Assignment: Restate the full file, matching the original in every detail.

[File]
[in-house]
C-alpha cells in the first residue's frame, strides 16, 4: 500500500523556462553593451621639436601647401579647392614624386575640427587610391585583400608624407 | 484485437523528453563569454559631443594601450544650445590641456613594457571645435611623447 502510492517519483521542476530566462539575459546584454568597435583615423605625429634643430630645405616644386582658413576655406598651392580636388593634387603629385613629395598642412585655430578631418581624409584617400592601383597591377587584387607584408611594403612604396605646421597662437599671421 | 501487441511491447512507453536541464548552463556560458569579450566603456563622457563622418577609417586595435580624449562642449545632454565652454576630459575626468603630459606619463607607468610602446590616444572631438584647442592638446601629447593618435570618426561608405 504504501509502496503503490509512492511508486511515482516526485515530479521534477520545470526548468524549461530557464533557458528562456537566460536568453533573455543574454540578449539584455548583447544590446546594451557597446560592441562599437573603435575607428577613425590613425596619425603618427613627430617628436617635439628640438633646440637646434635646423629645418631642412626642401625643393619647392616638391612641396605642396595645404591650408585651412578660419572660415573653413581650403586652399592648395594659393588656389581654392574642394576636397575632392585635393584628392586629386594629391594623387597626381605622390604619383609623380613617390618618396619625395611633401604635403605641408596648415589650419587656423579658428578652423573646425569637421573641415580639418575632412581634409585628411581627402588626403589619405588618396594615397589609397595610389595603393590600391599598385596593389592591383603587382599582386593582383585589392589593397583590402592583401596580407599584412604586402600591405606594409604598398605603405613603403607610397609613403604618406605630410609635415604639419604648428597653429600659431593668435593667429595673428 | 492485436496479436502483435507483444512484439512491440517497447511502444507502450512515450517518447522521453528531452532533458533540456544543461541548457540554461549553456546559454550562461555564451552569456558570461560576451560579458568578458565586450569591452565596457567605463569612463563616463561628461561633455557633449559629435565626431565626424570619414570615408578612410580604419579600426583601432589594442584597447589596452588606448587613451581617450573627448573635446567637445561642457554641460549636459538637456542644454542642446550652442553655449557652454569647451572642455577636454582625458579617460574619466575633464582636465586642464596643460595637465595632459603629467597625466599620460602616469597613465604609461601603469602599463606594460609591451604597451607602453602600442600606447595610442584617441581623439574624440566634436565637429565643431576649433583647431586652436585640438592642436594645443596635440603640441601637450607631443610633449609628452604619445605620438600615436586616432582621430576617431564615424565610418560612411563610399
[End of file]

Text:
[in-house]
C-alpha cells in the first residue's frame, strides 16, 4: 500500500523556462553593451621639436601647401579647392614624386575640427587610391585583400608624407 | 484485437523528453563569454559631443594601450544650445590641456613594457571645435611623447 502510492517519483521542476530566462539575459546584454568597435583615423605625429634643430630645405616644386582658413576655406598651392580636388593634387603629385613629395598642412585655430578631418581624409584617400592601383597591377587584387607584408611594403612604396605646421597662437599671421 | 501487441511491447512507453536541464548552463556560458569579450566603456563622457563622418577609417586595435580624449562642449545632454565652454576630459575626468603630459606619463607607468610602446590616444572631438584647442592638446601629447593618435570618426561608405 504504501509502496503503490509512492511508486511515482516526485515530479521534477520545470526548468524549461530557464533557458528562456537566460536568453533573455543574454540578449539584455548583447544590446546594451557597446560592441562599437573603435575607428577613425590613425596619425603618427613627430617628436617635439628640438633646440637646434635646423629645418631642412626642401625643393619647392616638391612641396605642396595645404591650408585651412578660419572660415573653413581650403586652399592648395594659393588656389581654392574642394576636397575632392585635393584628392586629386594629391594623387597626381605622390604619383609623380613617390618618396619625395611633401604635403605641408596648415589650419587656423579658428578652423573646425569637421573641415580639418575632412581634409585628411581627402588626403589619405588618396594615397589609397595610389595603393590600391599598385596593389592591383603587382599582386593582383585589392589593397583590402592583401596580407599584412604586402600591405606594409604598398605603405613603403607610397609613403604618406605630410609635415604639419604648428597653429600659431593668435593667429595673428 | 492485436496479436502483435507483444512484439512491440517497447511502444507502450512515450517518447522521453528531452532533458533540456544543461541548457540554461549553456546559454550562461555564451552569456558570461560576451560579458568578458565586450569591452565596457567605463569612463563616463561628461561633455557633449559629435565626431565626424570619414570615408578612410580604419579600426583601432589594442584597447589596452588606448587613451581617450573627448573635446567637445561642457554641460549636459538637456542644454542642446550652442553655449557652454569647451572642455577636454582625458579617460574619466575633464582636465586642464596643460595637465595632459603629467597625466599620460602616469597613465604609461601603469602599463606594460609591451604597451607602453602600442600606447595610442584617441581623439574624440566634436565637429565643431576649433583647431586652436585640438592642436594645443596635440603640441601637450607631443610633449609628452604619445605620438600615436586616432582621430576617431564615424565610418560612411563610399